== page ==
Tuesday, June 24, 2014

How to Cook with Kale

An Intro

Kale has been dubbed the healthiest vegetable in the world and I have to tell you, I find that pretty intimidating.  It makes it sound like you have to be the healthiest person in the world just to eat it! For nearly a year, I would grown every time it showed up in my CSA box (Community Supported Agriculture).  But with the help of two wonderful cookbook authors, Deborah Madison and Martha Rose Shulman, I felt empowered to start cooking with kale rather than just composting it!

I'll take you through the steps of storing, prepping and cooking kale.  At the end, I'll add some links to recipes that I have modified to include kale.

Quick Tips
Here are some quick tips to get the most out of your kale:
  1. Don't wash it when you bring it home because the water will cling to the leaves and invite mold to grow on them.
  2. Store your kale in a loose fitting plastic bag (like the kind in the produce section at grocery stores).*
  3. Store it in the coldest part of the fridge; it'll keep for at least a week.  And, I'm sure I've pushed mine longer but I'm a risk taker.

*I am not a plastic person but I reuse these bags over and over again.  Just make sure you clean them out between uses.  I know that's common sense, but it's worth writing anyway.

Kale Prep Work

For me kale has a bitter taste and thus, I can hardly eat it raw.  This means I'm always cooking it.  Here's how to prep your kale.
  1. Destem your kale by gripping it at the stem and using the other hand, make a circle with your thumb and index finger like your saying everything is A-OK. Make your circle a little tighter than the one shown here.
  2. Run the kale leaves through your fingers to remove them from their stems.
  3. Thoroughly wash the leaves by submerging them in a big bowl of water and wiping the dirt off of them.  Then rinse in a colander.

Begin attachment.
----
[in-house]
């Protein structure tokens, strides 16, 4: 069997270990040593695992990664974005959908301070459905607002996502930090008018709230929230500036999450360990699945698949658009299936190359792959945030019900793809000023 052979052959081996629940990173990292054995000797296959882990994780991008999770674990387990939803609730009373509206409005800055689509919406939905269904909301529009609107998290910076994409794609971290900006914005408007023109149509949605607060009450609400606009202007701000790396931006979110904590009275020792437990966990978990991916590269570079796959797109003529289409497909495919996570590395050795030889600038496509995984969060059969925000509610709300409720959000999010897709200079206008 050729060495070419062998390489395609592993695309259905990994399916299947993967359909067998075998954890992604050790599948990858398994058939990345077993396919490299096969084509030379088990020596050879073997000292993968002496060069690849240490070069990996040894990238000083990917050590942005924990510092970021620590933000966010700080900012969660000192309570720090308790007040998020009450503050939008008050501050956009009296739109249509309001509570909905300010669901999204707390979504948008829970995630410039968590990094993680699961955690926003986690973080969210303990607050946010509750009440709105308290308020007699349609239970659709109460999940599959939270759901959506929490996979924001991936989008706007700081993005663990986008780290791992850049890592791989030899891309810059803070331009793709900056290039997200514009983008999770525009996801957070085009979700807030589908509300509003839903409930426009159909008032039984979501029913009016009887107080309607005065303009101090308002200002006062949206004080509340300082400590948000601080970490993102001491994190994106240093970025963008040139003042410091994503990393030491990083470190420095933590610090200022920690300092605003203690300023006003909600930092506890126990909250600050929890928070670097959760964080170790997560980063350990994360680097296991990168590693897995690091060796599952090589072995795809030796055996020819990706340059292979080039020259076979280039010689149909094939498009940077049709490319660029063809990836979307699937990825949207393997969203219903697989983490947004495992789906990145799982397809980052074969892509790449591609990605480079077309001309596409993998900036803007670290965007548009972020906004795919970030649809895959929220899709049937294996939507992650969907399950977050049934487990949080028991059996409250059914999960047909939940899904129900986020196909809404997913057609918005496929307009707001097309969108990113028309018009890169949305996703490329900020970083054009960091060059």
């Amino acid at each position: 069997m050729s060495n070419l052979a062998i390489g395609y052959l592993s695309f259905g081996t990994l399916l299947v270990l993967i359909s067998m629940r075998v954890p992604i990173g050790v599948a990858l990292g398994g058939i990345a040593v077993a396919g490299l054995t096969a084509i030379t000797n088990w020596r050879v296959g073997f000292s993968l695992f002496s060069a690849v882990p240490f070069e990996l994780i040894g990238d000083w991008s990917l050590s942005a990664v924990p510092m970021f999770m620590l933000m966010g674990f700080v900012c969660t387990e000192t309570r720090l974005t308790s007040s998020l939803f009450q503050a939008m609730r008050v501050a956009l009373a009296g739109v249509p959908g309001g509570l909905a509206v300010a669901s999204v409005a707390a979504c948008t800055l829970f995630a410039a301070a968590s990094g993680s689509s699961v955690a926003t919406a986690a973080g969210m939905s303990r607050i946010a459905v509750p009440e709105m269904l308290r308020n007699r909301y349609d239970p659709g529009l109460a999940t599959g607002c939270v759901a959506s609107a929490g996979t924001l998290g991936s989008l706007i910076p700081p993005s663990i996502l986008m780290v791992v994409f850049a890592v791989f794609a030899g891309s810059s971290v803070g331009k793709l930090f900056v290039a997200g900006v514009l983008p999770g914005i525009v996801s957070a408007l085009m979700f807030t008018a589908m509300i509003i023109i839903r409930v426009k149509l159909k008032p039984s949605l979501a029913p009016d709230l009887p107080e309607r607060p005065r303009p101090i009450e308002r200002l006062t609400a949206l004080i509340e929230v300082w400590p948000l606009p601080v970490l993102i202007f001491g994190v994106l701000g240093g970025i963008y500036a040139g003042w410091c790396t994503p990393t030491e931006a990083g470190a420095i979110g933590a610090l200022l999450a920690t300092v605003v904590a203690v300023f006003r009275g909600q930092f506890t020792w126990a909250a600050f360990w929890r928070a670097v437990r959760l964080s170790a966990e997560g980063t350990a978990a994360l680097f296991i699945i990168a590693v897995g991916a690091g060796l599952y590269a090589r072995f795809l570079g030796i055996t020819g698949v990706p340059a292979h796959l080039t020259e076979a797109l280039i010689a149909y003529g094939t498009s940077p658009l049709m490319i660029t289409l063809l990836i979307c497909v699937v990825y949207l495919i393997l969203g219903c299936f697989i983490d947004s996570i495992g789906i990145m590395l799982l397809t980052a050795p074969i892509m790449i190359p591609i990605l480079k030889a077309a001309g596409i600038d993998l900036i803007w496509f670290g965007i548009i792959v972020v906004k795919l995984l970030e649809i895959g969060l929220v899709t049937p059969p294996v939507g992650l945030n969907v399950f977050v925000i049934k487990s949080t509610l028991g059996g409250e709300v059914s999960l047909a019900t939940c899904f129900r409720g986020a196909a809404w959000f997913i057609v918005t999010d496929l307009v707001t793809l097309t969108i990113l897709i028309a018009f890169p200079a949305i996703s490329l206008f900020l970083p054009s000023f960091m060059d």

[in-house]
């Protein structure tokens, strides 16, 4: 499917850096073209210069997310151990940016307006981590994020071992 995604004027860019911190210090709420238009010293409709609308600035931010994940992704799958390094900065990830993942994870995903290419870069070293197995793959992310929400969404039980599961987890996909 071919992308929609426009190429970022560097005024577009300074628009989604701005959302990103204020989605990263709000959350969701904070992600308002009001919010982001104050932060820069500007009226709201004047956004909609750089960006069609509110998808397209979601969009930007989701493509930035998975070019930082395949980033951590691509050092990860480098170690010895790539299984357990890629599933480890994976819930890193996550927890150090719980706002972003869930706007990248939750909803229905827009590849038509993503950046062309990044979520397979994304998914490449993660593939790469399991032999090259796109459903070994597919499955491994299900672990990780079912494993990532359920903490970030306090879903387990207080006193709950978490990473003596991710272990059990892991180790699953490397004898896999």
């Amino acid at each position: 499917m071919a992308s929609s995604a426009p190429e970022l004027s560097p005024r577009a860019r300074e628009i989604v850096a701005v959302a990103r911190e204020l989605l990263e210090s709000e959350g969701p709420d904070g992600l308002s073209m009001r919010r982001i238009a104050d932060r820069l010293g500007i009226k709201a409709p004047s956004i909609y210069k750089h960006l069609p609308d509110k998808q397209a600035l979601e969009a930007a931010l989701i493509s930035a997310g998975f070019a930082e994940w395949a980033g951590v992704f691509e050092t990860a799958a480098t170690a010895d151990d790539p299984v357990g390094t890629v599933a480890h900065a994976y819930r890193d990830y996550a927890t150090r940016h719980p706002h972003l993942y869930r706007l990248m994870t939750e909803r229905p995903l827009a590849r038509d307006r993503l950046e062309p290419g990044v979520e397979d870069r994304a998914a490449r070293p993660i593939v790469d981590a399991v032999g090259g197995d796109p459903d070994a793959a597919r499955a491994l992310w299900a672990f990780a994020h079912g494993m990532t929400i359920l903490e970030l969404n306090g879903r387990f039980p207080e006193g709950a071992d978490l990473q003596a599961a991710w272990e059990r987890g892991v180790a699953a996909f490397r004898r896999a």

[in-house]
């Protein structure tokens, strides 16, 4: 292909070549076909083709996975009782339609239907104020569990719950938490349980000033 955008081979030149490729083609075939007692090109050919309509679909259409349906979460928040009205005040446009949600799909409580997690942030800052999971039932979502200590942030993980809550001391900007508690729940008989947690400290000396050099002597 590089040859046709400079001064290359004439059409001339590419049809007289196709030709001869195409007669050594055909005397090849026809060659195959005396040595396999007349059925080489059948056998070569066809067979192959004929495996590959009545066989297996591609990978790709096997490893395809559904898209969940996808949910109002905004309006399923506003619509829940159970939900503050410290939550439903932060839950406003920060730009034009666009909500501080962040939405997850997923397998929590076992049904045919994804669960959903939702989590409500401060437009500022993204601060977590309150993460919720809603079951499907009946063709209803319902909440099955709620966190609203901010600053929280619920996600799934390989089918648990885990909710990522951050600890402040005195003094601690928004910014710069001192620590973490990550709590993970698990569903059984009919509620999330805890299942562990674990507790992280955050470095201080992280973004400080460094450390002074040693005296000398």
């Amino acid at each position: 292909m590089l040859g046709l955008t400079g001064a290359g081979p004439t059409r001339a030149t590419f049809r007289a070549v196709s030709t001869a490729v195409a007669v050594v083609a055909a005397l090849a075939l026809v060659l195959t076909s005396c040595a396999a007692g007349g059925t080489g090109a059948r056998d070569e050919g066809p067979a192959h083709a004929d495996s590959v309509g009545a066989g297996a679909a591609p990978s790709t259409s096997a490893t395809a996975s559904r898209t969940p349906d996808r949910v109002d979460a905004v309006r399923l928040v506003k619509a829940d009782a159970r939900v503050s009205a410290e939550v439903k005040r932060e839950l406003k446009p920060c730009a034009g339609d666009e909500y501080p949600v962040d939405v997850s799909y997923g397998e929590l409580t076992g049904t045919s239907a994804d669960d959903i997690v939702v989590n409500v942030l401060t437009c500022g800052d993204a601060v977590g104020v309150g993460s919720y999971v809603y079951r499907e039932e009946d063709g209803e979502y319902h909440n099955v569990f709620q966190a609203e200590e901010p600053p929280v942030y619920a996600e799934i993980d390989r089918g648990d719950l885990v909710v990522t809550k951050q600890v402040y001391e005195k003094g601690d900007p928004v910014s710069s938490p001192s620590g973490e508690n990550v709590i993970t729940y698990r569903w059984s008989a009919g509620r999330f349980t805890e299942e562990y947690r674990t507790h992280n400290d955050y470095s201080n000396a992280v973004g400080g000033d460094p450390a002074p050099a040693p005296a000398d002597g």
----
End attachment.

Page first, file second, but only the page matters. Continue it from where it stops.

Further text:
4. I always leave water clinging to the leaves because it helps them as they cook down.
  5. Optional: Chop the leaves before cooking them.  This will make the kale easy to use right out of the pan, but it also mean the leaves will burn more easily.  Do this if you are cooking it with other veggies.  

The Actual Cooking Part

Option 1: Sauté the kale in some olive oil (1-2 TBSP) over medium high heat, regularly moving it around the pan so that the leaves don't burn.  Remove from heat once the kale has wilted and reduced in size.

Option 2: If your recipe doesn't call for onions, then I would chop up an onion and add that to the olive oil first.  Let it soften, about 5-10 minutes over medium high heat.  Then add the kale and follow the above process.

Remove the kale from the pan and chop it if you didn't already.  You'll be able to chop it much finer now that it's cooked.

Kale goes great with:
Sweet potatoes
Butternut squash
White beans
Bread (pizza, calzones, empanadas, etc)


Here are a few recipes that I love, some have kale and others I have modified by adding kale to them.  Enjoy!

No modifications needed here!

Winter Squash Souffle ~ From Epicurious
For this recipe, I add kale as cooked in Option 1 and chopped afterward.  Fold in the kale before you transfer the mixture to the bowl and put the egg yolks in.

A Fragrant Onion Tart ~ Deborah Madison's Vegetable Literacy
For this tart, I stir in the kale when I stir in the onions.  Be careful to let the kale cool, otherwise you'll cook your eggs long before you want to.

Madison also has another wonderful book, Vegetarian Cooking for Everyone, of which she just released a new version.  In that book is a great recipe entitled something like "Empanadas with Greens and Olives".  It's a great recipe.

Greens Gratin ~ Martha Rose Shulman
I don't have a picture for this gratin, but I have made several of them from Martha Rose Shulman's Mediterranean Harvest.  What a fantastic resource!

1 comment:

  1. Wow, now I feel so hungry! Thank you for teaching me more about kale.